The Nationals will need to field the best lineup possible in any given game, with no room for a starting infielder who will require time to adjust to major-league pitching and figure himself out defensively at third. It’s likely that Kieboom makes the team’s Opening Day 30-man roster but doesn’t start until Cabrera either gets hurt or struggles as the plate.

Washington won’t have a ton of drama in the outfield, either. Soto and Robles are both young enough where Martinez won’t be worried about playing them all the time. Adam Eaton is still at the end of his prime, though the DH spot will give the Nationals some flexibility. Given Eaton’s defensive struggles last season, the Nationals could use a double switch late in games where Michael A. Taylor subs in for Eaton at right field while he takes over at DH.

There will be an obstacle course’s worth of challenges for this year’s managers that no skipper in the history of the game has ever had to face. His limited arsenal of reliable pitchers last October pushed Martinez’s creative limits, but this 60-game season will be a true test of what he’s willing to do in order to go 1-0 every day.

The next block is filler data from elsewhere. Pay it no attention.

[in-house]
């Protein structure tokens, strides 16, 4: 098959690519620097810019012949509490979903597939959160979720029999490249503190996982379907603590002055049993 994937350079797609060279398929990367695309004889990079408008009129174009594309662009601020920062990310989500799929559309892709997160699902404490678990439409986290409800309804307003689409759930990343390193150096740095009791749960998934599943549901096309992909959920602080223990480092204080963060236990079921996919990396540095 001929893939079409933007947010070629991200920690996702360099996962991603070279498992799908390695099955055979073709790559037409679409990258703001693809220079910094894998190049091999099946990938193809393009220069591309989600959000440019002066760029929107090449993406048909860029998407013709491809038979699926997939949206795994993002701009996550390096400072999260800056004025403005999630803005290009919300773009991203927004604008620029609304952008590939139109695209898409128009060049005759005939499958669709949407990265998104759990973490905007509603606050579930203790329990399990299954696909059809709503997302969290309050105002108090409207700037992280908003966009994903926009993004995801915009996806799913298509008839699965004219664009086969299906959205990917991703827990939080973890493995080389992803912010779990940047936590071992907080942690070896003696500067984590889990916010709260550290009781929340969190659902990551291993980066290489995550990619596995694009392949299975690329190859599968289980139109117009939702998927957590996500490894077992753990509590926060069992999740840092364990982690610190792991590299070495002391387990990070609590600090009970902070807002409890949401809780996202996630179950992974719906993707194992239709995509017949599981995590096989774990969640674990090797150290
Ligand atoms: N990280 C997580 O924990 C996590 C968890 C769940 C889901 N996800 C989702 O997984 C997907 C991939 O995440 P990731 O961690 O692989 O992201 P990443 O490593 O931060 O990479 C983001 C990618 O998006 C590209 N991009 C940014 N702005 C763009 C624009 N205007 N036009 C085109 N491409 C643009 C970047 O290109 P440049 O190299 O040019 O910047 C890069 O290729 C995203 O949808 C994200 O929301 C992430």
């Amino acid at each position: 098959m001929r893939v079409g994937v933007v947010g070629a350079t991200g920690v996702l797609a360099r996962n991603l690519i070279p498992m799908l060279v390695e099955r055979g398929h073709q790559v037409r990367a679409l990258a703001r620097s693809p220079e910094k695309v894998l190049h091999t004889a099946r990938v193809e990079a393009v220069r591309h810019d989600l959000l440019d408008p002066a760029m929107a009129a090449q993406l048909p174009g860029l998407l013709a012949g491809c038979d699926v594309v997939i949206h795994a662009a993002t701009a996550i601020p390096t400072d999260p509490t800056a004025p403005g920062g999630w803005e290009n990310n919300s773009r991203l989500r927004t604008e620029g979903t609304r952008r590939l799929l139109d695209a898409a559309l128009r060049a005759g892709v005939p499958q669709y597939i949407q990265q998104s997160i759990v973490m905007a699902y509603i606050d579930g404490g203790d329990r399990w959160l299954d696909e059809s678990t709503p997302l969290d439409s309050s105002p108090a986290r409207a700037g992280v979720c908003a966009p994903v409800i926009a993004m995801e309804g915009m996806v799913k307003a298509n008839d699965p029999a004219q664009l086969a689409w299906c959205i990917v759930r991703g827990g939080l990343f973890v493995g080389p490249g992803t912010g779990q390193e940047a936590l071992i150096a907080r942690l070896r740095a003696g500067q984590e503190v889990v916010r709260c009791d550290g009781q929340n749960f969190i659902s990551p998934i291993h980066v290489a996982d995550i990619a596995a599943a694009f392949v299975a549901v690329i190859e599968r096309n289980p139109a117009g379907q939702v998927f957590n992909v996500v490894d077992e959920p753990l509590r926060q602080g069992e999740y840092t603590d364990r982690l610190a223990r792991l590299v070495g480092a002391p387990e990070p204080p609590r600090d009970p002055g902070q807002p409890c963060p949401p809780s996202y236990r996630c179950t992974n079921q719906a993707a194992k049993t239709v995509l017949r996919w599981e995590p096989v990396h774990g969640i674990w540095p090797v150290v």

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How one DC bar is applying Nationals manager Davey Martinez's 'go 1-0 everyday' mantra to reopening

How one DC bar is applying Nationals manager Davey Martinez's 'go 1-0 everyday' mantra to reopening

When the Nationals sat at a disastrous 19-31 in 2019 and all hope seemed lost, Davey Martinez didn't panic. Instead, Washington's manager challenged the team to just try and win each day, go 1-0. The mentality worked pretty well as 12 games below .500 turned into a World Series championship.

Attacking every day with that attitude isn't just something that works in sports, and in the current times of the coronavirus pandemic, success can come from just trying to go 1-0. That's exactly what Walters Sports Bar, in Washington, is doing as it reopens to the public.

Walters is located right near Nationals Park, and it looks like they have taken notes on how the Nationals made the best out of a tough time filled with challenges. As every day presents something new, and much is uncertain, the bar is focused on just going 1-0 each day. 

The Nationals' 2019 run showed many that things can always get better by controlling only what you can control. As the community around Walters now faces adversity of its own, it looks like it is drawing inspiration from the world champions themselves.